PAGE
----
Look at their portfolio, but understand that any competent design firm will define your brand essence and messaging and tailor your identity, packaging and website to reflect these ideas. You’re not simply picking an aesthetic style off a shelf and saying, “Here, make me this one!” That being said, do check out their work. Branding is a gut level, emotional endeavor anyway. Do you like most of what they make? If so, reach out to them.

  • 2


    Once you’ve found a firm you’re interested in, reach out and expect a response shortly thereafter. Once you get together, tell them about yourself, your team, your vision and dreams. What’s your concept? Why are you doing this? How will your brewery be different from every other brewery in your state? The design firm should have some questions of their own.

    This initial meeting can be likened to a first date—be wary of someone who’s more concerned with whipping out their portfolio and talking about themselves than they are with listening to what you have to say. A group that asks lots of questions and actually listens to you could be a good partner.

    After that, find out what their capabilities are. What does their creative process look like? Have they worked through the TTB beer label approval process before? Have they helped any other breweries come to market? Do they enjoy drinking craft beer? A fun question is to ask them to describe a project that has gone poorly. It’ll give you a candid look at how they work. Some of our best clients have caught us off guard with this one.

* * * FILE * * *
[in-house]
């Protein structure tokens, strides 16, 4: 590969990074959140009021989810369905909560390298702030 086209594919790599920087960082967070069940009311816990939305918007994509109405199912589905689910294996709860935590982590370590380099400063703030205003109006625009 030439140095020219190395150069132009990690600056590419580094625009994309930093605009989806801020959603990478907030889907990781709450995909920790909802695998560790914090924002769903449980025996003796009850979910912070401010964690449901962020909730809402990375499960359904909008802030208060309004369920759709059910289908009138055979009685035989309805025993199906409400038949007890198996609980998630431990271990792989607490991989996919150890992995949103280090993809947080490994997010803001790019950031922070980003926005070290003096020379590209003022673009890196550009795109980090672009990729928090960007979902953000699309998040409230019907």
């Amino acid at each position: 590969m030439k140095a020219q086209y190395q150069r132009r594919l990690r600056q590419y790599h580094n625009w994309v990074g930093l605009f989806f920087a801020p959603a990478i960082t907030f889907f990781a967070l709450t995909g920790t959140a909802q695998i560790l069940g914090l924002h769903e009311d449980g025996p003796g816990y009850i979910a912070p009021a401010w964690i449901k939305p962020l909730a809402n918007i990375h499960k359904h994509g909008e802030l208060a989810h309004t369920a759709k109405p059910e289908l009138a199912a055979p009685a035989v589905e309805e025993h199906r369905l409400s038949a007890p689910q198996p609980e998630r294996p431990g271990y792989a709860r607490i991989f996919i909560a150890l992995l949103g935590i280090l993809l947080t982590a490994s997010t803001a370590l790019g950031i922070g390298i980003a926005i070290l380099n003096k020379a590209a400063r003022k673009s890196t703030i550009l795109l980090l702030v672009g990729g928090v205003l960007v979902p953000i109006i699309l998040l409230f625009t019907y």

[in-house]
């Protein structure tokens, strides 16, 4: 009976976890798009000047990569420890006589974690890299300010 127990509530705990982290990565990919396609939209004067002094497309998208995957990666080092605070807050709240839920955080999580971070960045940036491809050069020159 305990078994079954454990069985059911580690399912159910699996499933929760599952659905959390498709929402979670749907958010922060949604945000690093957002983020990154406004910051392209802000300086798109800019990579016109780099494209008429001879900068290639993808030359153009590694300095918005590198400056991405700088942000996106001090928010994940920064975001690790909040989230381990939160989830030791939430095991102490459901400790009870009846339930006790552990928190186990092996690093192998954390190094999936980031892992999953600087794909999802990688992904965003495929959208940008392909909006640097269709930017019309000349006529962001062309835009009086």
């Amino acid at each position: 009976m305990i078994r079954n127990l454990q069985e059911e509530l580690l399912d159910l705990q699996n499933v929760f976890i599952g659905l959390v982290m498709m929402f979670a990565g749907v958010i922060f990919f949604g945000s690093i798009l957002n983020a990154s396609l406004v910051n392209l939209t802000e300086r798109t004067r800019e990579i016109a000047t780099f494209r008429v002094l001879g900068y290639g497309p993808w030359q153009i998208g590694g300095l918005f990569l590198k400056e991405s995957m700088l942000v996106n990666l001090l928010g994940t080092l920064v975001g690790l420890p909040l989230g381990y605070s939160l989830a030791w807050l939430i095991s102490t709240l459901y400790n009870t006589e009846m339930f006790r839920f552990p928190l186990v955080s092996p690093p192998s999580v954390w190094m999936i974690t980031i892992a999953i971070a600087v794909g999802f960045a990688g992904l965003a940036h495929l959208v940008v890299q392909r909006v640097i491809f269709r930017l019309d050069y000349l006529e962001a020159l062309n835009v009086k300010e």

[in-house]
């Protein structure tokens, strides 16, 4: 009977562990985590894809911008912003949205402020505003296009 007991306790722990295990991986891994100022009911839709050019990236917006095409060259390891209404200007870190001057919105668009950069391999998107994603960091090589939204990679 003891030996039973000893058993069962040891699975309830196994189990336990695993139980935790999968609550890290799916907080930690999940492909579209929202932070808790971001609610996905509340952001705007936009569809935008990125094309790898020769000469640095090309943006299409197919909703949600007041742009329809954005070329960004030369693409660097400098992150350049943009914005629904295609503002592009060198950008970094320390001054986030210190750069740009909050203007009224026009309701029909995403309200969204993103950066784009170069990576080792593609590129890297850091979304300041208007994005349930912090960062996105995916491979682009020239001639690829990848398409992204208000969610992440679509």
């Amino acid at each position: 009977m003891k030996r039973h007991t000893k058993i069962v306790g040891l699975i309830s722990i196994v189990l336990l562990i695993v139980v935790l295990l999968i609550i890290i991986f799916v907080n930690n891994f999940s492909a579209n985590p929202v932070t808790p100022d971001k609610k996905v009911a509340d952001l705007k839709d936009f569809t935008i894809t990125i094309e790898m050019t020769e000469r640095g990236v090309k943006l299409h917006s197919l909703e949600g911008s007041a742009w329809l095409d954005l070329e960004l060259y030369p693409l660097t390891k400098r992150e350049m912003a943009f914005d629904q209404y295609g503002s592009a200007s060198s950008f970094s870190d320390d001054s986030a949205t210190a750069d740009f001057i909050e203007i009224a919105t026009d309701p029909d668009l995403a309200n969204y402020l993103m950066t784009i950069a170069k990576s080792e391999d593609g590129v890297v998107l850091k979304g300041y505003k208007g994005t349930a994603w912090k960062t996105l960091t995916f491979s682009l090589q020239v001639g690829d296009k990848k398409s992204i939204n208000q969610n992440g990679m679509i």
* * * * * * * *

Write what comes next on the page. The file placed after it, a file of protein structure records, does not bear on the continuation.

Make sure to find out who you’ll be working with throughout the process and who’ll actually be designing your stuff. And beware of account executives. These snappily-dressed bastards act as a buffer between you and the designers who actually shape your image.

    Working through account executives can cause a handful of stupid, avoidable problems (miscommunication, blown deadlines and budgets, awkward jokes and small talk, etc.). Thankfully, this role is dying out in small-to-midsize design firms.